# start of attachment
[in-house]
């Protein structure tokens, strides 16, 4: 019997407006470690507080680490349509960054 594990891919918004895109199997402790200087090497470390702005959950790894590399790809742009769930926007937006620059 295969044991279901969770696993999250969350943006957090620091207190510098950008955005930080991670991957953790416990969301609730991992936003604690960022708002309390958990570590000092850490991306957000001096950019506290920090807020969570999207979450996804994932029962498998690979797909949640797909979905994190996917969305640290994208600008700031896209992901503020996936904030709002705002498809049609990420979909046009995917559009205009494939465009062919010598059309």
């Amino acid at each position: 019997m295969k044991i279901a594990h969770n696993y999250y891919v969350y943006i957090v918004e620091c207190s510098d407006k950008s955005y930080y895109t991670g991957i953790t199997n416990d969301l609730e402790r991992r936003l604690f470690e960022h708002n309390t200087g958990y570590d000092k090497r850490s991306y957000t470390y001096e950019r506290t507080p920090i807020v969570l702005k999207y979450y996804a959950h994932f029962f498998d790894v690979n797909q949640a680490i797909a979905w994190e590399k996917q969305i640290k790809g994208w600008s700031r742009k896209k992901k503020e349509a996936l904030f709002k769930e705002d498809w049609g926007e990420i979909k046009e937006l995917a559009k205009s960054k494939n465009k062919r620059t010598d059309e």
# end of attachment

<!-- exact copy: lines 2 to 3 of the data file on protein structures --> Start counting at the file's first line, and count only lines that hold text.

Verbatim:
């Protein structure tokens, strides 16, 4: 019997407006470690507080680490349509960054 594990891919918004895109199997402790200087090497470390702005959950790894590399790809742009769930926007937006620059 295969044991279901969770696993999250969350943006957090620091207190510098950008955005930080991670991957953790416990969301609730991992936003604690960022708002309390958990570590000092850490991306957000001096950019506290920090807020969570999207979450996804994932029962498998690979797909949640797909979905994190996917969305640290994208600008700031896209992901503020996936904030709002705002498809049609990420979909046009995917559009205009494939465009062919010598059309």
């Amino acid at each position: 019997m295969k044991i279901a594990h969770n696993y999250y891919v969350y943006i957090v918004e620091c207190s510098d407006k950008s955005y930080y895109t991670g991957i953790t199997n416990d969301l609730e402790r991992r936003l604690f470690e960022h708002n309390t200087g958990y570590d000092k090497r850490s991306y957000t470390y001096e950019r506290t507080p920090i807020v969570l702005k999207y979450y996804a959950h994932f029962f498998d790894v690979n797909q949640a680490i797909a979905w994190e590399k996917q969305i640290k790809g994208w600008s700031r742009k896209k992901k503020e349509a996936l904030f709002k769930e705002d498809w049609g926007e990420i979909k046009e937006l995917a559009k205009s960054k494939n465009k062919r620059t010598d059309e």